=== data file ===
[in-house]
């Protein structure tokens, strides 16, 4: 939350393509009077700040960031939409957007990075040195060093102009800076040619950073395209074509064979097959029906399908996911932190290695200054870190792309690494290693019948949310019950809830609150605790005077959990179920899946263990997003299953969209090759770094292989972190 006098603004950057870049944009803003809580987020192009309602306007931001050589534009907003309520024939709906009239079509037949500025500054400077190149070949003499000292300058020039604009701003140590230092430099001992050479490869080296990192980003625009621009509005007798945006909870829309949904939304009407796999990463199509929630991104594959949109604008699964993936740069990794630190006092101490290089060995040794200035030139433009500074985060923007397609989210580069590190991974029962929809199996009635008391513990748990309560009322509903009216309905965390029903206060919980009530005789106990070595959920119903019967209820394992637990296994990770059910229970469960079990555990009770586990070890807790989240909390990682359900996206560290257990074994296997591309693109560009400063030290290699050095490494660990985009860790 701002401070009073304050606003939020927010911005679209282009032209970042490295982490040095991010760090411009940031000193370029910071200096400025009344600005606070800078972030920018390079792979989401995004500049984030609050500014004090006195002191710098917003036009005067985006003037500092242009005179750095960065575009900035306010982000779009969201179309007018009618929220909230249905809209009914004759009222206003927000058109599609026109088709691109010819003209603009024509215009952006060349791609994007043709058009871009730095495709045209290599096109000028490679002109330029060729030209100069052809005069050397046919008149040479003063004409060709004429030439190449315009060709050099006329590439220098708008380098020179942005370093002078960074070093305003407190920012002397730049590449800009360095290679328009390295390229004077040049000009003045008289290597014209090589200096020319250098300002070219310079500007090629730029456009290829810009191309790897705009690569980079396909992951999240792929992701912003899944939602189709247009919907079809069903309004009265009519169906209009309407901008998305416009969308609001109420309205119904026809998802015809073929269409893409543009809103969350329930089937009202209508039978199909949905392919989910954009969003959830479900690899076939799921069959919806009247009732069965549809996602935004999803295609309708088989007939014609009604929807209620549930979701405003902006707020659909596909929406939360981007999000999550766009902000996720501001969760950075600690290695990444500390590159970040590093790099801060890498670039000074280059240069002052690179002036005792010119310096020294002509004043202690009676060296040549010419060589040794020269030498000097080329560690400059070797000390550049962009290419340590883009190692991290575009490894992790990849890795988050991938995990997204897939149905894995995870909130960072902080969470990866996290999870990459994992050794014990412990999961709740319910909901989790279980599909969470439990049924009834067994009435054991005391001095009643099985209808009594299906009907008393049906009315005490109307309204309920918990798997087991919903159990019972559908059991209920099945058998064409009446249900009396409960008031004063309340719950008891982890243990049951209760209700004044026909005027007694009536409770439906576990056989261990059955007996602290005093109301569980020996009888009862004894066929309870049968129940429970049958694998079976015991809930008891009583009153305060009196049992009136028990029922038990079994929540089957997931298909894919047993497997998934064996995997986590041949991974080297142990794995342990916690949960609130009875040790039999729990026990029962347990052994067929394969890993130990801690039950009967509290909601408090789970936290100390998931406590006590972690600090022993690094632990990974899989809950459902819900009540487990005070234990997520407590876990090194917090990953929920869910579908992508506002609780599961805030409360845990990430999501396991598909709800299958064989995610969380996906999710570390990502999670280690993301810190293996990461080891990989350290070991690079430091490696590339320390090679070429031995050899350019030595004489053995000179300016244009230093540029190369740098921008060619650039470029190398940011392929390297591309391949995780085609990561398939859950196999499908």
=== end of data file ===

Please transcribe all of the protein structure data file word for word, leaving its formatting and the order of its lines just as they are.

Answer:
[in-house]
């Protein structure tokens, strides 16, 4: 939350393509009077700040960031939409957007990075040195060093102009800076040619950073395209074509064979097959029906399908996911932190290695200054870190792309690494290693019948949310019950809830609150605790005077959990179920899946263990997003299953969209090759770094292989972190 006098603004950057870049944009803003809580987020192009309602306007931001050589534009907003309520024939709906009239079509037949500025500054400077190149070949003499000292300058020039604009701003140590230092430099001992050479490869080296990192980003625009621009509005007798945006909870829309949904939304009407796999990463199509929630991104594959949109604008699964993936740069990794630190006092101490290089060995040794200035030139433009500074985060923007397609989210580069590190991974029962929809199996009635008391513990748990309560009322509903009216309905965390029903206060919980009530005789106990070595959920119903019967209820394992637990296994990770059910229970469960079990555990009770586990070890807790989240909390990682359900996206560290257990074994296997591309693109560009400063030290290699050095490494660990985009860790 701002401070009073304050606003939020927010911005679209282009032209970042490295982490040095991010760090411009940031000193370029910071200096400025009344600005606070800078972030920018390079792979989401995004500049984030609050500014004090006195002191710098917003036009005067985006003037500092242009005179750095960065575009900035306010982000779009969201179309007018009618929220909230249905809209009914004759009222206003927000058109599609026109088709691109010819003209603009024509215009952006060349791609994007043709058009871009730095495709045209290599096109000028490679002109330029060729030209100069052809005069050397046919008149040479003063004409060709004429030439190449315009060709050099006329590439220098708008380098020179942005370093002078960074070093305003407190920012002397730049590449800009360095290679328009390295390229004077040049000009003045008289290597014209090589200096020319250098300002070219310079500007090629730029456009290829810009191309790897705009690569980079396909992951999240792929992701912003899944939602189709247009919907079809069903309004009265009519169906209009309407901008998305416009969308609001109420309205119904026809998802015809073929269409893409543009809103969350329930089937009202209508039978199909949905392919989910954009969003959830479900690899076939799921069959919806009247009732069965549809996602935004999803295609309708088989007939014609009604929807209620549930979701405003902006707020659909596909929406939360981007999000999550766009902000996720501001969760950075600690290695990444500390590159970040590093790099801060890498670039000074280059240069002052690179002036005792010119310096020294002509004043202690009676060296040549010419060589040794020269030498000097080329560690400059070797000390550049962009290419340590883009190692991290575009490894992790990849890795988050991938995990997204897939149905894995995870909130960072902080969470990866996290999870990459994992050794014990412990999961709740319910909901989790279980599909969470439990049924009834067994009435054991005391001095009643099985209808009594299906009907008393049906009315005490109307309204309920918990798997087991919903159990019972559908059991209920099945058998064409009446249900009396409960008031004063309340719950008891982890243990049951209760209700004044026909005027007694009536409770439906576990056989261990059955007996602290005093109301569980020996009888009862004894066929309870049968129940429970049958694998079976015991809930008891009583009153305060009196049992009136028990029922038990079994929540089957997931298909894919047993497997998934064996995997986590041949991974080297142990794995342990916690949960609130009875040790039999729990026990029962347990052994067929394969890993130990801690039950009967509290909601408090789970936290100390998931406590006590972690600090022993690094632990990974899989809950459902819900009540487990005070234990997520407590876990090194917090990953929920869910579908992508506002609780599961805030409360845990990430999501396991598909709800299958064989995610969380996906999710570390990502999670280690993301810190293996990461080891990989350290070991690079430091490696590339320390090679070429031995050899350019030595004489053995000179300016244009230093540029190369740098921008060619650039470029190398940011392929390297591309391949995780085609990561398939859950196999499908």